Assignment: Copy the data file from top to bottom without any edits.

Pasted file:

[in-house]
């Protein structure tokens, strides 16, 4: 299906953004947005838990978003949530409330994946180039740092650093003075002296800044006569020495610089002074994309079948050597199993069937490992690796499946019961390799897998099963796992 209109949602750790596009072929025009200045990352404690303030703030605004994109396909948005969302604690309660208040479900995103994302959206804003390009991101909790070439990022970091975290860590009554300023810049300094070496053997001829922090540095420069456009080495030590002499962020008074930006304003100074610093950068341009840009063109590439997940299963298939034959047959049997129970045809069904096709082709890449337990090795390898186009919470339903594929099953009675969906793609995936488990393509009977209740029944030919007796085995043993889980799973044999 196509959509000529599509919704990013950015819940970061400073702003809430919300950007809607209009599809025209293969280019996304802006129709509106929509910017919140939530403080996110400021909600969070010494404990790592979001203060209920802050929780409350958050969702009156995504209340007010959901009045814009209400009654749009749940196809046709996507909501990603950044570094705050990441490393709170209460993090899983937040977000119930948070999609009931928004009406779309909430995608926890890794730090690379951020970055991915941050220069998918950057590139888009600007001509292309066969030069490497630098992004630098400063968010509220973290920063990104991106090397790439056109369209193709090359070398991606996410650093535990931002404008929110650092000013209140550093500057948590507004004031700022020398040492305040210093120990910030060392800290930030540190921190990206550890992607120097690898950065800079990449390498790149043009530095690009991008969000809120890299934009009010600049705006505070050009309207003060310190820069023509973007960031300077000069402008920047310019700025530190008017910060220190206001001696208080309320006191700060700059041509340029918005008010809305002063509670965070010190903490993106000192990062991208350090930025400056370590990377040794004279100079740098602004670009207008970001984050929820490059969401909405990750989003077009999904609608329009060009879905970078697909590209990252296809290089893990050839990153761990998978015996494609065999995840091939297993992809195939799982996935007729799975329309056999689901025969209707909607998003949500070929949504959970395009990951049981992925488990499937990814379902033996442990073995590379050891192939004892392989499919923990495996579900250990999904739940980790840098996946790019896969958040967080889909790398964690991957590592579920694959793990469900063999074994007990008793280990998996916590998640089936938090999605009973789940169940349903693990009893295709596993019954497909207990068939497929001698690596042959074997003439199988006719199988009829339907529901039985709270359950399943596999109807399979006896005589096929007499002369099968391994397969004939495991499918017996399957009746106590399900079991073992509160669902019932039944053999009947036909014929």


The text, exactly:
[in-house]
């Protein structure tokens, strides 16, 4: 299906953004947005838990978003949530409330994946180039740092650093003075002296800044006569020495610089002074994309079948050597199993069937490992690796499946019961390799897998099963796992 209109949602750790596009072929025009200045990352404690303030703030605004994109396909948005969302604690309660208040479900995103994302959206804003390009991101909790070439990022970091975290860590009554300023810049300094070496053997001829922090540095420069456009080495030590002499962020008074930006304003100074610093950068341009840009063109590439997940299963298939034959047959049997129970045809069904096709082709890449337990090795390898186009919470339903594929099953009675969906793609995936488990393509009977209740029944030919007796085995043993889980799973044999 196509959509000529599509919704990013950015819940970061400073702003809430919300950007809607209009599809025209293969280019996304802006129709509106929509910017919140939530403080996110400021909600969070010494404990790592979001203060209920802050929780409350958050969702009156995504209340007010959901009045814009209400009654749009749940196809046709996507909501990603950044570094705050990441490393709170209460993090899983937040977000119930948070999609009931928004009406779309909430995608926890890794730090690379951020970055991915941050220069998918950057590139888009600007001509292309066969030069490497630098992004630098400063968010509220973290920063990104991106090397790439056109369209193709090359070398991606996410650093535990931002404008929110650092000013209140550093500057948590507004004031700022020398040492305040210093120990910030060392800290930030540190921190990206550890992607120097690898950065800079990449390498790149043009530095690009991008969000809120890299934009009010600049705006505070050009309207003060310190820069023509973007960031300077000069402008920047310019700025530190008017910060220190206001001696208080309320006191700060700059041509340029918005008010809305002063509670965070010190903490993106000192990062991208350090930025400056370590990377040794004279100079740098602004670009207008970001984050929820490059969401909405990750989003077009999904609608329009060009879905970078697909590209990252296809290089893990050839990153761990998978015996494609065999995840091939297993992809195939799982996935007729799975329309056999689901025969209707909607998003949500070929949504959970395009990951049981992925488990499937990814379902033996442990073995590379050891192939004892392989499919923990495996579900250990999904739940980790840098996946790019896969958040967080889909790398964690991957590592579920694959793990469900063999074994007990008793280990998996916590998640089936938090999605009973789940169940349903693990009893295709596993019954497909207990068939497929001698690596042959074997003439199988006719199988009829339907529901039985709270359950399943596999109807399979006896005589096929007499002369099968391994397969004939495991499918017996399957009746106590399900079991073992509160669902019932039944053999009947036909014929």